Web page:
by Mike Shea on 21 December 2009
4th Edition Dungeons and Dragons has a clear focus on "encounters". Each encounter usually (not always) consists of a setting, like a big room, with a bunch of creatures carefully calculated out to meet the challenge of the party. This is the style we're used to in 4e, but it doesn't have to be the only style.
Today we're going to look at three ways to make your adventure feel more old-school than a typical 4e encounter-focused adventure. Many of these tips come from the most excellent article called Zen and Old-School D&D. Let's take a look at some tips:
Use Puzzles, Not Challenges
An old-school adventure uses puzzles that must be noodled through by the players at the table rather than skill challenges that must be overcome by the characters and their skills. Instead of a statue that requires five successful arcane or athletics checks to defeat, you have a statue that must be struck by the four swords of the four other statues in the room. Instead of a door with a tricky mechanical and arcane trap, you have a riddle. Old-school adventures focus on the minds of the players rather than the statistics of the characters.
More Battles, Less Monsters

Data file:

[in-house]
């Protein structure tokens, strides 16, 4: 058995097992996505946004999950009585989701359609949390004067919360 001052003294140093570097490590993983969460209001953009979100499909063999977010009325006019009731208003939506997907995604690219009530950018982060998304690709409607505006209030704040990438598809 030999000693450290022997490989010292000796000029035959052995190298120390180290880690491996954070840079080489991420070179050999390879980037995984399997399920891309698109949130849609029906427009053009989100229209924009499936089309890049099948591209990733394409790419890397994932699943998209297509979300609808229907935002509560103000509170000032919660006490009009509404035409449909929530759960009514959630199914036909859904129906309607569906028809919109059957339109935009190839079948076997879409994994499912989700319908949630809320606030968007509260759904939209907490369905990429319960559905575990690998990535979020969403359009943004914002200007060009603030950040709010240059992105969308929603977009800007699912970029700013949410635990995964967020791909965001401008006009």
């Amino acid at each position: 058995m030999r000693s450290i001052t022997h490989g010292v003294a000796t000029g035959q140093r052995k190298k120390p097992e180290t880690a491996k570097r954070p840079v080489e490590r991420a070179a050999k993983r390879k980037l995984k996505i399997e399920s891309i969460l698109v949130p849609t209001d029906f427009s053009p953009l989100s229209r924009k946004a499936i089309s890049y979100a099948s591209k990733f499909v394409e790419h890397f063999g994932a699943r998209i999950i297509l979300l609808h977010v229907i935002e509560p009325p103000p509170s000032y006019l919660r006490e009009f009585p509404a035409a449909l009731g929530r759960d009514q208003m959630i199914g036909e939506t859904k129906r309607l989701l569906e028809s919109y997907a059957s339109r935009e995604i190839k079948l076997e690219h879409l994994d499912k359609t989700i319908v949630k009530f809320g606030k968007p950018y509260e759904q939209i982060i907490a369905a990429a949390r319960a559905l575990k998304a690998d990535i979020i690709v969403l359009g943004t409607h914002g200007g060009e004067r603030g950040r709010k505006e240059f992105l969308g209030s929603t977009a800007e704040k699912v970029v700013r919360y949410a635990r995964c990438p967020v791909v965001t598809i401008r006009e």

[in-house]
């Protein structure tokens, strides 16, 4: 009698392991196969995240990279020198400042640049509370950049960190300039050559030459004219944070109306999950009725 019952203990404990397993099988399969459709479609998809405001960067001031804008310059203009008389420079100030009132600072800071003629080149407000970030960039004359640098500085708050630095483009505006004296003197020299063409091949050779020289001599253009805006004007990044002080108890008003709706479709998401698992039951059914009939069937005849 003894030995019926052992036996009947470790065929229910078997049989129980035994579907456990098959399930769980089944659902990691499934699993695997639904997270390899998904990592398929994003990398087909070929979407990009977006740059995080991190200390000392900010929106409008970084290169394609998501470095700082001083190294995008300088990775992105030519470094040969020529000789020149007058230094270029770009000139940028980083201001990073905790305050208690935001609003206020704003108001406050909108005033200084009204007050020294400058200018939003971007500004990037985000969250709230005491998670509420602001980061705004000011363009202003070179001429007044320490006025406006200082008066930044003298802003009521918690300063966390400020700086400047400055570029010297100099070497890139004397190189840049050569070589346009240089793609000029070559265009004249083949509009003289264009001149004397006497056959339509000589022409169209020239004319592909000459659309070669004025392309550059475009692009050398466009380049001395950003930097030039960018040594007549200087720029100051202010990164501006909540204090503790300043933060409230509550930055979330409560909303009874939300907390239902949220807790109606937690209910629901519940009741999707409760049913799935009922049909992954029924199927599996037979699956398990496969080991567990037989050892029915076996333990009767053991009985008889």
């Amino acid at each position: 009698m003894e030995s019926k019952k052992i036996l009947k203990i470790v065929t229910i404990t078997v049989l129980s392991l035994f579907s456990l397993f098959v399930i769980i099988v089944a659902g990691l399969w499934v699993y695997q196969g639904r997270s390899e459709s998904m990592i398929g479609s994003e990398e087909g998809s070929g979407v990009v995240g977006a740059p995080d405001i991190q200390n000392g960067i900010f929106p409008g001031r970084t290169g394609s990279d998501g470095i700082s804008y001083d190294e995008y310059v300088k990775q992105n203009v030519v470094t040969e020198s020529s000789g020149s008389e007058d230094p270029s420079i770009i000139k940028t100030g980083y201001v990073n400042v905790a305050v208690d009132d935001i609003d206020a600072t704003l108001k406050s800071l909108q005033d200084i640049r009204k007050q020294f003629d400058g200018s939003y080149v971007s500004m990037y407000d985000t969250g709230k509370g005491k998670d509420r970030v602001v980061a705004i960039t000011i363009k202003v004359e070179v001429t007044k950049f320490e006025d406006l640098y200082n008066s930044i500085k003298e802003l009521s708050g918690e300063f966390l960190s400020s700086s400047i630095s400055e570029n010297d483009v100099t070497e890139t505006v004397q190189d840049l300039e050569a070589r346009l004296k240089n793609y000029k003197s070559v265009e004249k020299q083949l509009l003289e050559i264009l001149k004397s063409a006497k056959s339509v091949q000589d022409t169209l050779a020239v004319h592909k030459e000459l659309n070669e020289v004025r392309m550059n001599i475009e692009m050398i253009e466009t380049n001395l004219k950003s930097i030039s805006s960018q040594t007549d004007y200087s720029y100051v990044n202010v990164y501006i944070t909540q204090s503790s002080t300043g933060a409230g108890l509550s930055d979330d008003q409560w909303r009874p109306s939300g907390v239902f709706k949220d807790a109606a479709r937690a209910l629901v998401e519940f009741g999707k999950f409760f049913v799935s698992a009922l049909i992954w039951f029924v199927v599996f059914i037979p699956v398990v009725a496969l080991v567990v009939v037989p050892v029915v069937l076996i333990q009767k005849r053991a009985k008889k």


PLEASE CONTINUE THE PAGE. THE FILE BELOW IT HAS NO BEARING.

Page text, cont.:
4e encounters typically follow a series of kill rooms with a big pile of nasties that total to the player's level + or - three. For that old-school feel, ignore the experience budget and throw out fewer monsters. Let the battles go fast and furious with a single high-level elite or a small pack of four minions and their underboss. You might have to houserule some of these smaller parties to make sure the group doesn't simply storm through them all the time, but a whole pile of these will still do a good job wearing folks down. Try running an elite five levels higher than your party with some minions as backup.
Pay Attention to Mundane Gear
Did the party remember their 10' pole and their 50' of rope? Do they have enough torchlight to keep the place lit? Get rid of those sunrods and go back to the way things were when a dwarf had to sacrifice a shield to hold a lantern and life and death balanced on whether the party brought enough oil. Make sure to let your players know before you're going to start being a hardass about their mundane items.
Run Some Battles Without a Battle Map
4e is a game clearly focused on tactical battles using maps and miniatures, but not every battle needs to be that way. Build a mix between a skill challenge and a traditional battle and throw away the map for this one. Have the PCs focus on skills as well as attacks to defeat their enemies. Perhaps the battle happens on the back of leathery-winged drakes or between two runaway mining cars. Maybe the party is hanging from ropes leading up into a secret chamber from a drop two hundred feet below. Set up some radical situations and return to the imagination as your battle map.
These tips aren't meant to completely overwrite 4e's typical system, but every so often you might want to try some things out and see how the old-school style feels to you and to your players. Give it a try!